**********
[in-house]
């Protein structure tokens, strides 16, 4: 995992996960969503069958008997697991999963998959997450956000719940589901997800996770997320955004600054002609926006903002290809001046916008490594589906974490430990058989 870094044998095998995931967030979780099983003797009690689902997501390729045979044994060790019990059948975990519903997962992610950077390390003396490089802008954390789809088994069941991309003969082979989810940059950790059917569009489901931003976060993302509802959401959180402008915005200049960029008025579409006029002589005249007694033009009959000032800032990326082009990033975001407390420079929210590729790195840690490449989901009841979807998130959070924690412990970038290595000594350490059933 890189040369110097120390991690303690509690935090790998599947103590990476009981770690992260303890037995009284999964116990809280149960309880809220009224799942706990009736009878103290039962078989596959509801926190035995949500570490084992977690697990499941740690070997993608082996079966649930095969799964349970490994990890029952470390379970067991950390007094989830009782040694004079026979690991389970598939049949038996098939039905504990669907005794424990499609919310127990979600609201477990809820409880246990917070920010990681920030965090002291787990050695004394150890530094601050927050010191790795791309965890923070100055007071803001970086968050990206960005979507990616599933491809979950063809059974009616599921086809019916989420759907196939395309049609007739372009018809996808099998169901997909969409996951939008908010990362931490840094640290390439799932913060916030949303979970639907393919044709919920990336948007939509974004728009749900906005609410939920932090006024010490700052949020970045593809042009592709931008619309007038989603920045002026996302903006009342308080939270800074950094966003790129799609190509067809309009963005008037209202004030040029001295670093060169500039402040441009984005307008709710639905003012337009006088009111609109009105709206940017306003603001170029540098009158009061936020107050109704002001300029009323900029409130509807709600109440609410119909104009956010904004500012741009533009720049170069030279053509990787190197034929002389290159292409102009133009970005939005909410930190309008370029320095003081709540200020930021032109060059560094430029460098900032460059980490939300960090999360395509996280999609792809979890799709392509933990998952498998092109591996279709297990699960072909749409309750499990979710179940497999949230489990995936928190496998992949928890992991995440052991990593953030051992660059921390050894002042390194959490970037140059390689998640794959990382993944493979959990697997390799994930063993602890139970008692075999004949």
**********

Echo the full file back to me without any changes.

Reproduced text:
[in-house]
């Protein structure tokens, strides 16, 4: 995992996960969503069958008997697991999963998959997450956000719940589901997800996770997320955004600054002609926006903002290809001046916008490594589906974490430990058989 870094044998095998995931967030979780099983003797009690689902997501390729045979044994060790019990059948975990519903997962992610950077390390003396490089802008954390789809088994069941991309003969082979989810940059950790059917569009489901931003976060993302509802959401959180402008915005200049960029008025579409006029002589005249007694033009009959000032800032990326082009990033975001407390420079929210590729790195840690490449989901009841979807998130959070924690412990970038290595000594350490059933 890189040369110097120390991690303690509690935090790998599947103590990476009981770690992260303890037995009284999964116990809280149960309880809220009224799942706990009736009878103290039962078989596959509801926190035995949500570490084992977690697990499941740690070997993608082996079966649930095969799964349970490994990890029952470390379970067991950390007094989830009782040694004079026979690991389970598939049949038996098939039905504990669907005794424990499609919310127990979600609201477990809820409880246990917070920010990681920030965090002291787990050695004394150890530094601050927050010191790795791309965890923070100055007071803001970086968050990206960005979507990616599933491809979950063809059974009616599921086809019916989420759907196939395309049609007739372009018809996808099998169901997909969409996951939008908010990362931490840094640290390439799932913060916030949303979970639907393919044709919920990336948007939509974004728009749900906005609410939920932090006024010490700052949020970045593809042009592709931008619309007038989603920045002026996302903006009342308080939270800074950094966003790129799609190509067809309009963005008037209202004030040029001295670093060169500039402040441009984005307008709710639905003012337009006088009111609109009105709206940017306003603001170029540098009158009061936020107050109704002001300029009323900029409130509807709600109440609410119909104009956010904004500012741009533009720049170069030279053509990787190197034929002389290159292409102009133009970005939005909410930190309008370029320095003081709540200020930021032109060059560094430029460098900032460059980490939300960090999360395509996280999609792809979890799709392509933990998952498998092109591996279709297990699960072909749409309750499990979710179940497999949230489990995936928190496998992949928890992991995440052991990593953030051992660059921390050894002042390194959490970037140059390689998640794959990382993944493979959990697997390799994930063993602890139970008692075999004949």